Lamu By Night
(Tourist Notice, Lamu Island: Please Respect our Islamic Traditions)
I am a blind fish in the Styx.
Writhing through the darkness of this alleyway
I clumsy past the scuttling roaches
open drains and feet of ancient men
who sit in silence, simply,
bent and resting in the darkness;
past the Arab-art of doorways,
past the flaking whitewashed walls that
live in negative at night and press
their palms against my shoulders.
I graze my foreign elbow, stub my
tender, sandalled toes again, again,
again, and curse the narrowmindedness
of architects. A bat eeks out its sonar.
But then, this island's assonantal chant:
a muezzin's bright Azan, sung far away,
invokes a tidal wave of light that floods
the square, that shafts and damascenes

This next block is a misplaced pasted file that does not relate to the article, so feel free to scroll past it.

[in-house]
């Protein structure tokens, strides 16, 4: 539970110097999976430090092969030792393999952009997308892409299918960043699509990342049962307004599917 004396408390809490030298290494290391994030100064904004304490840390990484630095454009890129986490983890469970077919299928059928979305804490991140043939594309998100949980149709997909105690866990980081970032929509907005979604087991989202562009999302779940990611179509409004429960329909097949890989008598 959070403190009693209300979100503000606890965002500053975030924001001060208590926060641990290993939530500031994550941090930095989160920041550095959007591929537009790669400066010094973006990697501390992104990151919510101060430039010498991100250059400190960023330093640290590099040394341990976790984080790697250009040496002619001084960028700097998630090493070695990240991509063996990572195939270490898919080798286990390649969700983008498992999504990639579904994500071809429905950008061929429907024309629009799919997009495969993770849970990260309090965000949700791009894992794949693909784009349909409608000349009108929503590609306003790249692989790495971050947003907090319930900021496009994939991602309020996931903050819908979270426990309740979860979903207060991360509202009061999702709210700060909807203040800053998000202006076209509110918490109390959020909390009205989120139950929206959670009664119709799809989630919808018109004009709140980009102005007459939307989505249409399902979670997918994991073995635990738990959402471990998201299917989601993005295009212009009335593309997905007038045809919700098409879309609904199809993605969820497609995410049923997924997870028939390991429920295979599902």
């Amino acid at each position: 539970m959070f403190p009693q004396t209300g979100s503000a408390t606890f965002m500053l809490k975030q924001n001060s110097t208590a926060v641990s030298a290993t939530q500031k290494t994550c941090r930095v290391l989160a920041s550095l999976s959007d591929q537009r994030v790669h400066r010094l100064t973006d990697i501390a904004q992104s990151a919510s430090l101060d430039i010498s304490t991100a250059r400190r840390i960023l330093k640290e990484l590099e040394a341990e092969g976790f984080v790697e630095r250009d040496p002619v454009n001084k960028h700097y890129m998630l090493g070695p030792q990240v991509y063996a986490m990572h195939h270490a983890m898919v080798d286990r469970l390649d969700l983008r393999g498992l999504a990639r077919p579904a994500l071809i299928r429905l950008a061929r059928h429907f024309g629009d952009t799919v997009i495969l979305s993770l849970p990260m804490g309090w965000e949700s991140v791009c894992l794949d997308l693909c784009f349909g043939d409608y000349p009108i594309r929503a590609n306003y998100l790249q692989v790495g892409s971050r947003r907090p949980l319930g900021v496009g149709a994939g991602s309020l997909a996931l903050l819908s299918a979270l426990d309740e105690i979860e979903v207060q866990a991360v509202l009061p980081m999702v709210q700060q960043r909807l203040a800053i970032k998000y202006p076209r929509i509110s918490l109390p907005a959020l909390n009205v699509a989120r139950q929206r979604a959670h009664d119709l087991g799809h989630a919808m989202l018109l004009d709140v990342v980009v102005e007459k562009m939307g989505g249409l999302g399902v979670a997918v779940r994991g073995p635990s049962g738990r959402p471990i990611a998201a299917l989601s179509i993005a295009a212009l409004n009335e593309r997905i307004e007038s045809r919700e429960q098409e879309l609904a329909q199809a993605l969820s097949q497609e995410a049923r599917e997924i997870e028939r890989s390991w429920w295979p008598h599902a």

its lightning down this alleyway at night.
All ornate doorways are illumined
and each Godly twist of chisel
whorls with light. And look, these
sullen men in doorways, hunched
and hidden, shine in khanzus now
and wake and rise and wing along
the call-to-prayer's straight torchbeam,
as albino bats, perhaps, might leave a cave.
Ahead, like tour guides, watch, they lead
and fly in numbers to their source -
our source - of light.
By Stephen Derwent PartingtonQLRS Vol. 1 No. 4 Jul 2002